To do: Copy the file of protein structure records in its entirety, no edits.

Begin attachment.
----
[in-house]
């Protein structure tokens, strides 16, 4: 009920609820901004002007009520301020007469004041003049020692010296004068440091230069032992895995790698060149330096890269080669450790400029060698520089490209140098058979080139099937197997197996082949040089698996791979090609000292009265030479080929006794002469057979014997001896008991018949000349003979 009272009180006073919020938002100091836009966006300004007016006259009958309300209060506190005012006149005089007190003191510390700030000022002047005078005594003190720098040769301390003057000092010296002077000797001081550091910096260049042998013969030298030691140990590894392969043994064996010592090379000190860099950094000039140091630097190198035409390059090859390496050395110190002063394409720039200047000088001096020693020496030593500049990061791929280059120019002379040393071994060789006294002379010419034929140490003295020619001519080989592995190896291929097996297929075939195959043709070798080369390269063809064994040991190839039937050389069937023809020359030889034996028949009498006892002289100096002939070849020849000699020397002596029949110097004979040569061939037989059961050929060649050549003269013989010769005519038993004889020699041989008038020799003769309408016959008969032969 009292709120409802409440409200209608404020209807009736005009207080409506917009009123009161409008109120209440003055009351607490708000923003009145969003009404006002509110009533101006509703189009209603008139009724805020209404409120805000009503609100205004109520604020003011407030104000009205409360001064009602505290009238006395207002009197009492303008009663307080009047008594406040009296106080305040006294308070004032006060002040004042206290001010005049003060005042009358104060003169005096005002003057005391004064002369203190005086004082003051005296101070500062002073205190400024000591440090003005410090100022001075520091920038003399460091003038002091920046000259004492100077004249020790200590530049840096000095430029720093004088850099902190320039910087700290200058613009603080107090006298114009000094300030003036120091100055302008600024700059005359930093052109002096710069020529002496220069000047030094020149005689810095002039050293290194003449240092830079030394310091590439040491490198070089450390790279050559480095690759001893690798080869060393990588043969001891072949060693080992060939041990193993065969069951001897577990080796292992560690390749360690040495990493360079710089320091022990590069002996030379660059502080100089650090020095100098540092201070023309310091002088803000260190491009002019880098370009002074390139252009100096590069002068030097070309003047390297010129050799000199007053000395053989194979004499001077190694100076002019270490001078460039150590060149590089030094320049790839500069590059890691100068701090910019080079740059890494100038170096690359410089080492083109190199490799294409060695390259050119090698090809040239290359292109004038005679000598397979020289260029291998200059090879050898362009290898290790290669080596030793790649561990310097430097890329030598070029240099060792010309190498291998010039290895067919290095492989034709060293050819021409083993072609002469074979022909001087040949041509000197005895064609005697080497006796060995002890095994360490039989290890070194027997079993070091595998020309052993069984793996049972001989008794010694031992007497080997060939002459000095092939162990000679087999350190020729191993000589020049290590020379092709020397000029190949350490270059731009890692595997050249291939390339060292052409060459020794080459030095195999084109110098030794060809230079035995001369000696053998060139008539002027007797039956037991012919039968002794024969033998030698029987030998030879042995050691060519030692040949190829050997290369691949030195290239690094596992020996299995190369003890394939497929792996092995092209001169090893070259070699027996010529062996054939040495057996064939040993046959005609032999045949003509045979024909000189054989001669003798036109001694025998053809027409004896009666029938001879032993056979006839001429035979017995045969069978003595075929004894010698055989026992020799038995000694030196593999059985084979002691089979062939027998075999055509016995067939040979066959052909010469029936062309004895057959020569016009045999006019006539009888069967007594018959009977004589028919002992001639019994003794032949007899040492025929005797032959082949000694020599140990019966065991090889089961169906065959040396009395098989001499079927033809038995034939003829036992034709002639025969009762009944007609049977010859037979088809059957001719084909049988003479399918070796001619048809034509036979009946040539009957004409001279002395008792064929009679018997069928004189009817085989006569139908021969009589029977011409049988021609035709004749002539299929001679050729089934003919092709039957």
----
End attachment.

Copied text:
[in-house]
């Protein structure tokens, strides 16, 4: 009920609820901004002007009520301020007469004041003049020692010296004068440091230069032992895995790698060149330096890269080669450790400029060698520089490209140098058979080139099937197997197996082949040089698996791979090609000292009265030479080929006794002469057979014997001896008991018949000349003979 009272009180006073919020938002100091836009966006300004007016006259009958309300209060506190005012006149005089007190003191510390700030000022002047005078005594003190720098040769301390003057000092010296002077000797001081550091910096260049042998013969030298030691140990590894392969043994064996010592090379000190860099950094000039140091630097190198035409390059090859390496050395110190002063394409720039200047000088001096020693020496030593500049990061791929280059120019002379040393071994060789006294002379010419034929140490003295020619001519080989592995190896291929097996297929075939195959043709070798080369390269063809064994040991190839039937050389069937023809020359030889034996028949009498006892002289100096002939070849020849000699020397002596029949110097004979040569061939037989059961050929060649050549003269013989010769005519038993004889020699041989008038020799003769309408016959008969032969 009292709120409802409440409200209608404020209807009736005009207080409506917009009123009161409008109120209440003055009351607490708000923003009145969003009404006002509110009533101006509703189009209603008139009724805020209404409120805000009503609100205004109520604020003011407030104000009205409360001064009602505290009238006395207002009197009492303008009663307080009047008594406040009296106080305040006294308070004032006060002040004042206290001010005049003060005042009358104060003169005096005002003057005391004064002369203190005086004082003051005296101070500062002073205190400024000591440090003005410090100022001075520091920038003399460091003038002091920046000259004492100077004249020790200590530049840096000095430029720093004088850099902190320039910087700290200058613009603080107090006298114009000094300030003036120091100055302008600024700059005359930093052109002096710069020529002496220069000047030094020149005689810095002039050293290194003449240092830079030394310091590439040491490198070089450390790279050559480095690759001893690798080869060393990588043969001891072949060693080992060939041990193993065969069951001897577990080796292992560690390749360690040495990493360079710089320091022990590069002996030379660059502080100089650090020095100098540092201070023309310091002088803000260190491009002019880098370009002074390139252009100096590069002068030097070309003047390297010129050799000199007053000395053989194979004499001077190694100076002019270490001078460039150590060149590089030094320049790839500069590059890691100068701090910019080079740059890494100038170096690359410089080492083109190199490799294409060695390259050119090698090809040239290359292109004038005679000598397979020289260029291998200059090879050898362009290898290790290669080596030793790649561990310097430097890329030598070029240099060792010309190498291998010039290895067919290095492989034709060293050819021409083993072609002469074979022909001087040949041509000197005895064609005697080497006796060995002890095994360490039989290890070194027997079993070091595998020309052993069984793996049972001989008794010694031992007497080997060939002459000095092939162990000679087999350190020729191993000589020049290590020379092709020397000029190949350490270059731009890692595997050249291939390339060292052409060459020794080459030095195999084109110098030794060809230079035995001369000696053998060139008539002027007797039956037991012919039968002794024969033998030698029987030998030879042995050691060519030692040949190829050997290369691949030195290239690094596992020996299995190369003890394939497929792996092995092209001169090893070259070699027996010529062996054939040495057996064939040993046959005609032999045949003509045979024909000189054989001669003798036109001694025998053809027409004896009666029938001879032993056979006839001429035979017995045969069978003595075929004894010698055989026992020799038995000694030196593999059985084979002691089979062939027998075999055509016995067939040979066959052909010469029936062309004895057959020569016009045999006019006539009888069967007594018959009977004589028919002992001639019994003794032949007899040492025929005797032959082949000694020599140990019966065991090889089961169906065959040396009395098989001499079927033809038995034939003829036992034709002639025969009762009944007609049977010859037979088809059957001719084909049988003479399918070796001619048809034509036979009946040539009957004409001279002395008792064929009679018997069928004189009817085989006569139908021969009589029977011409049988021609035709004749002539299929001679050729089934003919092709039957």